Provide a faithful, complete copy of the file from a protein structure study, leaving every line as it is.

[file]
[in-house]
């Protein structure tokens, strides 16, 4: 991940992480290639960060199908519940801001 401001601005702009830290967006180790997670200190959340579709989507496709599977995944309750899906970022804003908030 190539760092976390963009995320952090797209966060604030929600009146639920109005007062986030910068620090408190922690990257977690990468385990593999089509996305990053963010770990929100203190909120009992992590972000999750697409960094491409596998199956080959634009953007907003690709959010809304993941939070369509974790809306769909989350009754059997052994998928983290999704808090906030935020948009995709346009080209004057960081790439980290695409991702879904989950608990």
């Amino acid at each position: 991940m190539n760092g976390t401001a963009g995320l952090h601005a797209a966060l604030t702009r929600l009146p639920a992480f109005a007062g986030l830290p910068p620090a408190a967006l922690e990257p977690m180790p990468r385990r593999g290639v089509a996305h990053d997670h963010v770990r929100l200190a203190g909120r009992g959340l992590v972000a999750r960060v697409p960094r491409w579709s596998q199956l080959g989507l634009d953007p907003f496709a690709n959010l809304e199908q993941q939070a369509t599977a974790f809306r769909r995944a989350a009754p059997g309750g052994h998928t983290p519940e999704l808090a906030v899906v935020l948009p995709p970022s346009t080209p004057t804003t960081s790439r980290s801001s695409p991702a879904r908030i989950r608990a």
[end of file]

[in-house]
């Protein structure tokens, strides 16, 4: 991940992480290639960060199908519940801001 401001601005702009830290967006180790997670200190959340579709989507496709599977995944309750899906970022804003908030 190539760092976390963009995320952090797209966060604030929600009146639920109005007062986030910068620090408190922690990257977690990468385990593999089509996305990053963010770990929100203190909120009992992590972000999750697409960094491409596998199956080959634009953007907003690709959010809304993941939070369509974790809306769909989350009754059997052994998928983290999704808090906030935020948009995709346009080209004057960081790439980290695409991702879904989950608990």
């Amino acid at each position: 991940m190539n760092g976390t401001a963009g995320l952090h601005a797209a966060l604030t702009r929600l009146p639920a992480f109005a007062g986030l830290p910068p620090a408190a967006l922690e990257p977690m180790p990468r385990r593999g290639v089509a996305h990053d997670h963010v770990r929100l200190a203190g909120r009992g959340l992590v972000a999750r960060v697409p960094r491409w579709s596998q199956l080959g989507l634009d953007p907003f496709a690709n959010l809304e199908q993941q939070a369509t599977a974790f809306r769909r995944a989350a009754p059997g309750g052994h998928t983290p519940e999704l808090a906030v899906v935020l948009p995709p970022s346009t080209p004057t804003t960081s790439r980290s801001s695409p991702a879904r908030i989950r608990a």